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Community Cookbook: Celebra, es el Cinco de Mayo

 (Stephen Templeton/The Spokesman-Review)
By Dick Sellers For The Spokesman-Review

Cinco de Mayo (the fifth of May) is a perfect time to celebrate Mexican food and culture. Eastern and central Washington, and much of Idaho, are blessed with many Mexican restaurants, bakeries, taquerias and mobile food vendors. Please visit them and enjoy their excellent food, service and festive music. Experience these cultural treasures during Cinco de Mayo and year-round.

For slightly less than authentic Mexican-style food prepared at home, with an emphasis on ease and convenience, check out the recipes below.

Red Enchiladas

These may be my favorite homemade red-sauced enchiladas. Once the shredded meat is ready, they’re quick and easy to make. Use leftover or store-bought cooked meat, pre-shredded cheese, and canned enchilada sauce for even more convenience.


1 tablespoon cooking oil

1¼ cup chopped onion

⅛ teaspoon salt

1 cup chopped bell or other peppers or chilies

3 cups shredded cooked pork, beef or chicken

3½ to 4 cups red enchilada sauce

12 (6-inch) corn tortillas

6-8 ounces shredded Cheddar or Monterey Jack cheese

Finely chopped cilantro leaves for garnish


Heat the oil in a medium skillet over medium heat. Add the onion and salt. Cook for 2 minutes, stirring occasionally. Add the peppers and cook until the vegetables are tender but still slightly firm, stirring occasionally. Combine the meat and vegetables in a medium bowl. Add enough sauce to moisten and flavor the filling, about 1 to 1¼ cup.

Warm 6 tortillas until pliable (a microwave oven works well). Place a warmed tortilla on a dinner plate and spoon a scant ⅓ cup of the filling along and just below the centerline of the tortilla. Roll the closest edge up, then over the filling, rolling it up tightly enough to squeeze the filling to just short of the ends of the tortilla. Place the filled tortilla, seam-side down, into a 13-by-9-by-2-inch baking pan. Repeat with the remaining 5 tortillas, leaving a little space between each.

Using a second pan, repeat with the remaining ingredients. Bake, uncovered, on the middle-low rack of an oven preheated to 350 degrees Fahrenheit for 8 minutes. Pour the desired amount of sauce over the enchiladas (I like to leave about half-inch of the ends clear) and sprinkle the cheese over the top. Continue to bake, uncovered, until the cheese melts and the enchiladas are hot, about 8 minutes more.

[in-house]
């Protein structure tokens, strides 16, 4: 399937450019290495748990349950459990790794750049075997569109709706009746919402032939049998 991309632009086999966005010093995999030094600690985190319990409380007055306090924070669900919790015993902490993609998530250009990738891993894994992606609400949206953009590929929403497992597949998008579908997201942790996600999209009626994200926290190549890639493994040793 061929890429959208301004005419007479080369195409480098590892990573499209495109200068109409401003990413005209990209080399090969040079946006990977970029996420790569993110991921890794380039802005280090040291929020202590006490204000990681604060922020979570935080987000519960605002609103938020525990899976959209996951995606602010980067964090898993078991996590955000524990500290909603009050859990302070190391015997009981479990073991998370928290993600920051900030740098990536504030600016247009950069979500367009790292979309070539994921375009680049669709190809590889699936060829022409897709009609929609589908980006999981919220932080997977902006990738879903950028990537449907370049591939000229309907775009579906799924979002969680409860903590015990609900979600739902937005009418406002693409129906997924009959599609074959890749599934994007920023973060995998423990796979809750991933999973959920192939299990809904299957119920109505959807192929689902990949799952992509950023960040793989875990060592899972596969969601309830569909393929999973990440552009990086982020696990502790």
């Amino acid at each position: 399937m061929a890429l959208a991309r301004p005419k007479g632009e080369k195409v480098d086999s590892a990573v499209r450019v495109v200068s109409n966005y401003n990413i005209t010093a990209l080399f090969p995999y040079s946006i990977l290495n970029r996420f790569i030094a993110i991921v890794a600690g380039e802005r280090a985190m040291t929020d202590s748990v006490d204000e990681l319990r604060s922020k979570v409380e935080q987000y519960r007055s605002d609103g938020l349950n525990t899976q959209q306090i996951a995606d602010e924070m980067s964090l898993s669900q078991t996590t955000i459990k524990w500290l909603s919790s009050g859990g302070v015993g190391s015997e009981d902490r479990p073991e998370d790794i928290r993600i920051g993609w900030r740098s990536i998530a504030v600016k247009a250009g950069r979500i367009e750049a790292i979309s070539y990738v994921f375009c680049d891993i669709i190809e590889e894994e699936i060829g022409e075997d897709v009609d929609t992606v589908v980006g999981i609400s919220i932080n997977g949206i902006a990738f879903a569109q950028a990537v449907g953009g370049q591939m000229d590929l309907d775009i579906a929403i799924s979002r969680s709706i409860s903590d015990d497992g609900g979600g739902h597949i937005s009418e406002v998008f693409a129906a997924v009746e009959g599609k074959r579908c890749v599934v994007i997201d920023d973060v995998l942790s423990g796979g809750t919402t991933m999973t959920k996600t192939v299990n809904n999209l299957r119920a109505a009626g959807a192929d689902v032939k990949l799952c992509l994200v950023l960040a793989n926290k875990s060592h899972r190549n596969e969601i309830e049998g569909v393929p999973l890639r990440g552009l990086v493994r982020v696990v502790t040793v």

Remove from the oven and sprinkle cilantro over the top. Let rest for 10 minutes. Serve hot with shredded lettuce and salsa, if preferred.

Yield: 12 enchiladas

No-Fat, No-Cook Enchilada Sauce

Enchilada sauces often contain a lot of oil. Homemade enchilada sauces usually require cooking, and canned sauces are frequently too thin. This quick and tasty enchilada sauce has no oil or fat in it at all. Only a blender is needed to make the sauce, and it takes very little time to prepare.


1 (14½-ounce) can diced tomatoes

¾-1 teaspoon ground cumin

¾ teaspoon chili powder

¾ teaspoon chicken, beef or vegetable bouillon powder

½ teaspoon dried oregano

½ teaspoon granulated sugar

¼-½ teaspoon cayenne pepper

¼ teaspoon garlic powder

¼ teaspoon onion powder


Put all of the ingredients in a blender and purée. Cover and let rest for an hour or more to allow the flavors to blend. Stir well before using.

Note: To use the sauce as a table condiment, enhance the flavor by slowly simmering the sauce for 3-4 min., stirring frequently. Cool to room temperature and stir in some broth, if too thick. Double or triple the recipe, if needed.

Yield: Makes 1¾ cup

Gringo’s Ceviche

Traditional ceviche involves marinating raw seafood with citrus juice. The acidity of the juice “cooks” the seafood. This practice has always bothered me a little. What if there is too little citrus juice, or enough time to cook the raw seafood isn’t allowed? A person would be eating sushi on a tortilla chip without knowing it! This recipe takes a safe shortcut by using imitation crab and cooked shrimp. It tastes pretty good and is easier to make than traditional ceviche. Serve this delicious seafood appetizer/salad with tortilla chips or lettuce cups.


¼ cup fresh lime or lemon juice

2 tablespoons extra-virgin olive oil

¾ tsp. salt

⅛ tsp. black pepper

⅓ cup, white, red, or sweet onion sliced into ⅜-inch pieces

⅓ cup, yellow bell pepper, sliced into ¼-inch pieces,

3-4 tablespoons serrano chiles, seeded and sliced into ⅛-inch pieces, (optional)

1 cup Roma tomatoes, seeds and juice removed, sliced into ⅜-inch pieces

8 ounces imitation crab coarsely shredded or ⅜-inch cubed

8 ounces cooked shrimp, shelled, deveined, sliced into ½-inch pieces

½ cup cilantro leaves, very finely chopped


Make the dressing by combining the first 4 ingredients (through black pepper) in a medium bowl and refrigerate. Prepare the next 4 ingredients (through tomatoes), adding to the dressing as completed to marinate. Prepare the imitation crab, shrimp and cilantro. Add to the bowl and stir well (there should be some standing liquid in the bottom).

Cover and refrigerate for a couple hours or more, stirring occasionally, to allow the flavors to blend. Stir well and taste.

Add citrus juice and/or salt, if needed. Stir well before serving.

Note: Keep the ceviche cold. Louis Kemp Crab Delights, Trans Ocean Crab Classic and Kanimi are top-rated imitation crab brands (flake-style is the easiest to shred). Other types of cooked seafood can be substituted or used along with imitation crab and shrimp.

Yield: Makes about six cups

Dick Sellers is a freelance writer found at